Written by: Reagan Flowers, PhD
As a community focused on improving underserved students’ opportunities, we are all keenly aware of the lack of women and Black scientists. However, every time I dig in and look at the numbers, they are still overwhelming. There is simply more to be done. We’re continually taking steps forward, but turning around a situation that has been vastly inequitable for so long takes unwavering commitment over many years.
Women and Blacks in Science: The Statistics
The latest statistics from UNESCO show that only 30% of science researchers around the world are women. These statistics are simply unacceptable. Even more unacceptable is the fact that only 10% of America’s scientific professionals are Black. One-tenth that means there is a whole lot of room for Black students to make their way into science.
Why are things still this way? It isn’t straightforward, as there are many reasons. Of course, the core problem for underserved students that I often mention is a lack of resources, whether at home or in the classroom. We at C-STEM do our best to bridge this gap by offering supplemental materials and activities at the teacher, school, and student levels. However, there are also some other factors to consider in how we take action now to decrease disparities, racial and otherwise, in tomorrow’s workforce.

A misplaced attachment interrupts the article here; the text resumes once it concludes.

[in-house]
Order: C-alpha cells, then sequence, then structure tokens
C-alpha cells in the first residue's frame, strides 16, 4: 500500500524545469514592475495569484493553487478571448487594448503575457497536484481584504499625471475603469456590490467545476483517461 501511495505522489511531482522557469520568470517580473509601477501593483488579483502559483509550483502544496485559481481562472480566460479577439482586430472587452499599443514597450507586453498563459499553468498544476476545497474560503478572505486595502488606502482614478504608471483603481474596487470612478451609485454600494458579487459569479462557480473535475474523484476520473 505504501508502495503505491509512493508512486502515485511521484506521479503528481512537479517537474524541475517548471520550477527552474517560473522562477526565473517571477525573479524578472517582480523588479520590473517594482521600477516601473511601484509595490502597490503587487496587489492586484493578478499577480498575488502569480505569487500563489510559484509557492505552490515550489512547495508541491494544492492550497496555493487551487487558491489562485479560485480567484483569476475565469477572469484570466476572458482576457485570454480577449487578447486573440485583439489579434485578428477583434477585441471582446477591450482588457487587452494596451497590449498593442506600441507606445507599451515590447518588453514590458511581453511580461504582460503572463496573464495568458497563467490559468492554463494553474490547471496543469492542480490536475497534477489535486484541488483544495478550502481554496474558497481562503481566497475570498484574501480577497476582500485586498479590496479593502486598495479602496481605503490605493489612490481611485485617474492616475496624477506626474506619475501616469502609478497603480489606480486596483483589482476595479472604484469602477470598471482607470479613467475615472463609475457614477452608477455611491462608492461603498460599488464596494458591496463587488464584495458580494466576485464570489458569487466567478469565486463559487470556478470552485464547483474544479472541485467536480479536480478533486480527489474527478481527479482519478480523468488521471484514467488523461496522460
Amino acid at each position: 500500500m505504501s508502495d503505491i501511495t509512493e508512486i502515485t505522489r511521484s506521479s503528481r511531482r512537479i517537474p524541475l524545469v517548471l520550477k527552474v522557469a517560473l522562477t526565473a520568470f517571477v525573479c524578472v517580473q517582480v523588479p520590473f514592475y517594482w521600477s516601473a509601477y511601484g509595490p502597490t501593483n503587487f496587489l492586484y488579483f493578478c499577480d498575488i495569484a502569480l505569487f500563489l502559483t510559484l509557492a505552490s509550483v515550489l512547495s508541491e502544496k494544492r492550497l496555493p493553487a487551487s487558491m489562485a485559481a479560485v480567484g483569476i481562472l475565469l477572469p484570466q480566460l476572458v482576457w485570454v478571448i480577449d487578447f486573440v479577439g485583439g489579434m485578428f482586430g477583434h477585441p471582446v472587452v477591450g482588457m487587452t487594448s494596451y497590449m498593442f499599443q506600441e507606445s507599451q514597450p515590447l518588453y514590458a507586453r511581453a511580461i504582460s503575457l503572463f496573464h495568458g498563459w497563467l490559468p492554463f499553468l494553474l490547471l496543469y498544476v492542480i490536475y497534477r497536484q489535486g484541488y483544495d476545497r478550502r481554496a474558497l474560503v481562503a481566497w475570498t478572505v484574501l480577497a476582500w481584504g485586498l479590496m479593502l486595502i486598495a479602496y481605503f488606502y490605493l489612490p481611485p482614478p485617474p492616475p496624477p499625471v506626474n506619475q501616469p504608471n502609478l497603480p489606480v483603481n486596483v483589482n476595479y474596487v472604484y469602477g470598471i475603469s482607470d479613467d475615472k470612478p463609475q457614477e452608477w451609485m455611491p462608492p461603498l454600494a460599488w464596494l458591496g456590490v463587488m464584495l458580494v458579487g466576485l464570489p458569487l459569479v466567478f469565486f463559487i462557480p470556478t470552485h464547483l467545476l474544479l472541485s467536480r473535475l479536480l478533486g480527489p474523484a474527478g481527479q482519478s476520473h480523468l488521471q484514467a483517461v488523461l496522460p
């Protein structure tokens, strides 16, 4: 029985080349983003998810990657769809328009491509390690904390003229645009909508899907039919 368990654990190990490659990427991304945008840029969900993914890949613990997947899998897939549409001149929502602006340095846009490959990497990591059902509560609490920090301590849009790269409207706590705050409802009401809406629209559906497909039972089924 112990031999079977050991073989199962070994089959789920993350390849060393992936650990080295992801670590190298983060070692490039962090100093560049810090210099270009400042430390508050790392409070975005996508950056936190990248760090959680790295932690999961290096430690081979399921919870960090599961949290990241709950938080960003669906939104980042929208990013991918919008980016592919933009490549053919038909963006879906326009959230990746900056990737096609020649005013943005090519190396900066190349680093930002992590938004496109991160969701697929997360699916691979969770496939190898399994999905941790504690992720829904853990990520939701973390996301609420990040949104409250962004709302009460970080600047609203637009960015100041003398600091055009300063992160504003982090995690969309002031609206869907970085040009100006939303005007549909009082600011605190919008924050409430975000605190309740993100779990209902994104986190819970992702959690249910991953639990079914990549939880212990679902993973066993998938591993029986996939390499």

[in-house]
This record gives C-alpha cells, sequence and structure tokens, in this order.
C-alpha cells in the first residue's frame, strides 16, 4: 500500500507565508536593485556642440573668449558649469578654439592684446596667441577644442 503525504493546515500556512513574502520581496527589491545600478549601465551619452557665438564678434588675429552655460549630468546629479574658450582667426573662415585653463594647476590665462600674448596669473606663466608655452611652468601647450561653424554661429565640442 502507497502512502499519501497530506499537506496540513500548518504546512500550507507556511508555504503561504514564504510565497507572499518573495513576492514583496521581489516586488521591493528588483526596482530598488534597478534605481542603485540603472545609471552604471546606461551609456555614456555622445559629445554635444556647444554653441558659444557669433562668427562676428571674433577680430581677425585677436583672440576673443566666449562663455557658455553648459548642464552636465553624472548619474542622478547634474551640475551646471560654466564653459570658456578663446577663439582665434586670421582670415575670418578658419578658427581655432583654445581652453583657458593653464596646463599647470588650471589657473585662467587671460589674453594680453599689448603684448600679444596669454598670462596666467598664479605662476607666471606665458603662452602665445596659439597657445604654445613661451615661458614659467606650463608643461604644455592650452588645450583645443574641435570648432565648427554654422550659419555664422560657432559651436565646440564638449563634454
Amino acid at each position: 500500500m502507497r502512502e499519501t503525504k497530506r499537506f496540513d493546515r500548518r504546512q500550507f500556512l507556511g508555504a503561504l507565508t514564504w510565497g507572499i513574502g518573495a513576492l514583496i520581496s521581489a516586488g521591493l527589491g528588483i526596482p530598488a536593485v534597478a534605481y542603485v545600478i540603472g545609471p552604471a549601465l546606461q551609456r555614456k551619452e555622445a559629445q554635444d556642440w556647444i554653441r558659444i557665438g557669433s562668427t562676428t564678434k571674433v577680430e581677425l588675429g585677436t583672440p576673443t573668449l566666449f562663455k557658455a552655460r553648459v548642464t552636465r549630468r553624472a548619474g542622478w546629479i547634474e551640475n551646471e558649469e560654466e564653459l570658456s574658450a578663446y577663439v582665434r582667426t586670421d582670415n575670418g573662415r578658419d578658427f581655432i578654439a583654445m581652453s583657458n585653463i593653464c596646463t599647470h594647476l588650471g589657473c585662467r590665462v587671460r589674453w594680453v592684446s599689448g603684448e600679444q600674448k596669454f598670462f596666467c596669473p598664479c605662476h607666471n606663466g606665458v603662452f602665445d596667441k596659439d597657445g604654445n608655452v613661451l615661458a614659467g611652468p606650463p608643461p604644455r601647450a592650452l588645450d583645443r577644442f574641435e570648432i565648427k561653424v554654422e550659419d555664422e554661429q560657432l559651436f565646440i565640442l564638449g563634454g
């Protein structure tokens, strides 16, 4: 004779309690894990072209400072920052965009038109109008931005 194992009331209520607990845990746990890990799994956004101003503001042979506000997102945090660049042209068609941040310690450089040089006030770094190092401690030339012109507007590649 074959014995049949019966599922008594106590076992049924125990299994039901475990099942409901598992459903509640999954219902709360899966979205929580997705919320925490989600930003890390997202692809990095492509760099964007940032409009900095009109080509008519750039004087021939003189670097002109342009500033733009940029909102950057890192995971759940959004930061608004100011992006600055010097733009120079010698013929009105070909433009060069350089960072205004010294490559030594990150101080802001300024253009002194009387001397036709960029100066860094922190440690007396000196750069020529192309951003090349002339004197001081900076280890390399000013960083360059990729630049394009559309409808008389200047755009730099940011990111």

The Importance of Representation
Think about the science textbooks you used in school. Do you remember seeing a mix of races, genders, and backgrounds? How many Black female scientists did you discuss in class? Chances are, it was very few.
Representation of minorities and women in science has not changed enough, but we’re starting to see glimpses. The film “Hidden Figures” inspired young black female students in a way we have rarely seen and even inspired a program for female scientists.
Another fantastic example is the Black female scientist at the forefront of COVID-19 vaccine research. She is just 34 years old. Dr. Kizzmekia Corbett is a true inspiration to those who don’t see others like themselves excelling in science.
We must keep telling the stories of Black and female scientists, showing tomorrow’s professionals the possibilities. Science, like all STEM fields, relies on problem-solving. Adding new perspectives brings new ways of thinking and different solutions. The input of those who come from different backgrounds also adds different perspectives on the American experience. Read more…